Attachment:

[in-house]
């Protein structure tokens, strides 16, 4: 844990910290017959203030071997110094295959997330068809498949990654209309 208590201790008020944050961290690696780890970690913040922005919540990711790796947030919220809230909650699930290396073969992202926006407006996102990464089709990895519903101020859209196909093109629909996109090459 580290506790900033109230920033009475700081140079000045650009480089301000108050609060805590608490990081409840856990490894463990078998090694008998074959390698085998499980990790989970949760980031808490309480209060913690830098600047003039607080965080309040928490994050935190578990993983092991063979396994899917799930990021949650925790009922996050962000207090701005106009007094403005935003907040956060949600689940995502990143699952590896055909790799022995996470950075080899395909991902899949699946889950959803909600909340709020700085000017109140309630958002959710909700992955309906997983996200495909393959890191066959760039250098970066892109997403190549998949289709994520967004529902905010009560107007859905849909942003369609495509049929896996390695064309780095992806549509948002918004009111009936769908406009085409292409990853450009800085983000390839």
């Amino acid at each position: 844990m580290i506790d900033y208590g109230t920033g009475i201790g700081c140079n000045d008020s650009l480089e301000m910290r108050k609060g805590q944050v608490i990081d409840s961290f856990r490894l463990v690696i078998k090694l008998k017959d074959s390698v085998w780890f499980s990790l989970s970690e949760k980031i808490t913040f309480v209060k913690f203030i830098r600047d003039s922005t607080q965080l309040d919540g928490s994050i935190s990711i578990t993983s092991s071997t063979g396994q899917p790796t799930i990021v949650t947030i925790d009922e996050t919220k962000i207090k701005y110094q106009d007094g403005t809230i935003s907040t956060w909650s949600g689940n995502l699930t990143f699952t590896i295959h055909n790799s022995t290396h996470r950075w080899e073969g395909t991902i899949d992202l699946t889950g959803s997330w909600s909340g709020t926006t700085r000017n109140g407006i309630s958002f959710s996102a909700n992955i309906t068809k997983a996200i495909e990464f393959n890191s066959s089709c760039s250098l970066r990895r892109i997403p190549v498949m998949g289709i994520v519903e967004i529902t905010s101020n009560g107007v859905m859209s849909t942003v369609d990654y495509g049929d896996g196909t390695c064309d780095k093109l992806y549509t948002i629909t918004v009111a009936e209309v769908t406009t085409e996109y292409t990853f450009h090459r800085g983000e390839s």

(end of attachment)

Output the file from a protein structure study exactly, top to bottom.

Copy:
[in-house]
């Protein structure tokens, strides 16, 4: 844990910290017959203030071997110094295959997330068809498949990654209309 208590201790008020944050961290690696780890970690913040922005919540990711790796947030919220809230909650699930290396073969992202926006407006996102990464089709990895519903101020859209196909093109629909996109090459 580290506790900033109230920033009475700081140079000045650009480089301000108050609060805590608490990081409840856990490894463990078998090694008998074959390698085998499980990790989970949760980031808490309480209060913690830098600047003039607080965080309040928490994050935190578990993983092991063979396994899917799930990021949650925790009922996050962000207090701005106009007094403005935003907040956060949600689940995502990143699952590896055909790799022995996470950075080899395909991902899949699946889950959803909600909340709020700085000017109140309630958002959710909700992955309906997983996200495909393959890191066959760039250098970066892109997403190549998949289709994520967004529902905010009560107007859905849909942003369609495509049929896996390695064309780095992806549509948002918004009111009936769908406009085409292409990853450009800085983000390839």
């Amino acid at each position: 844990m580290i506790d900033y208590g109230t920033g009475i201790g700081c140079n000045d008020s650009l480089e301000m910290r108050k609060g805590q944050v608490i990081d409840s961290f856990r490894l463990v690696i078998k090694l008998k017959d074959s390698v085998w780890f499980s990790l989970s970690e949760k980031i808490t913040f309480v209060k913690f203030i830098r600047d003039s922005t607080q965080l309040d919540g928490s994050i935190s990711i578990t993983s092991s071997t063979g396994q899917p790796t799930i990021v949650t947030i925790d009922e996050t919220k962000i207090k701005y110094q106009d007094g403005t809230i935003s907040t956060w909650s949600g689940n995502l699930t990143f699952t590896i295959h055909n790799s022995t290396h996470r950075w080899e073969g395909t991902i899949d992202l699946t889950g959803s997330w909600s909340g709020t926006t700085r000017n109140g407006i309630s958002f959710s996102a909700n992955i309906t068809k997983a996200i495909e990464f393959n890191s066959s089709c760039s250098l970066r990895r892109i997403p190549v498949m998949g289709i994520v519903e967004i529902t905010s101020n009560g107007v859905m859209s849909t942003v369609d990654y495509g049929d896996g196909t390695c064309d780095k093109l992806y549509t948002i629909t918004v009111a009936e209309v769908t406009t085409e996109y292409t990853f450009h090459r800085g983000e390839s």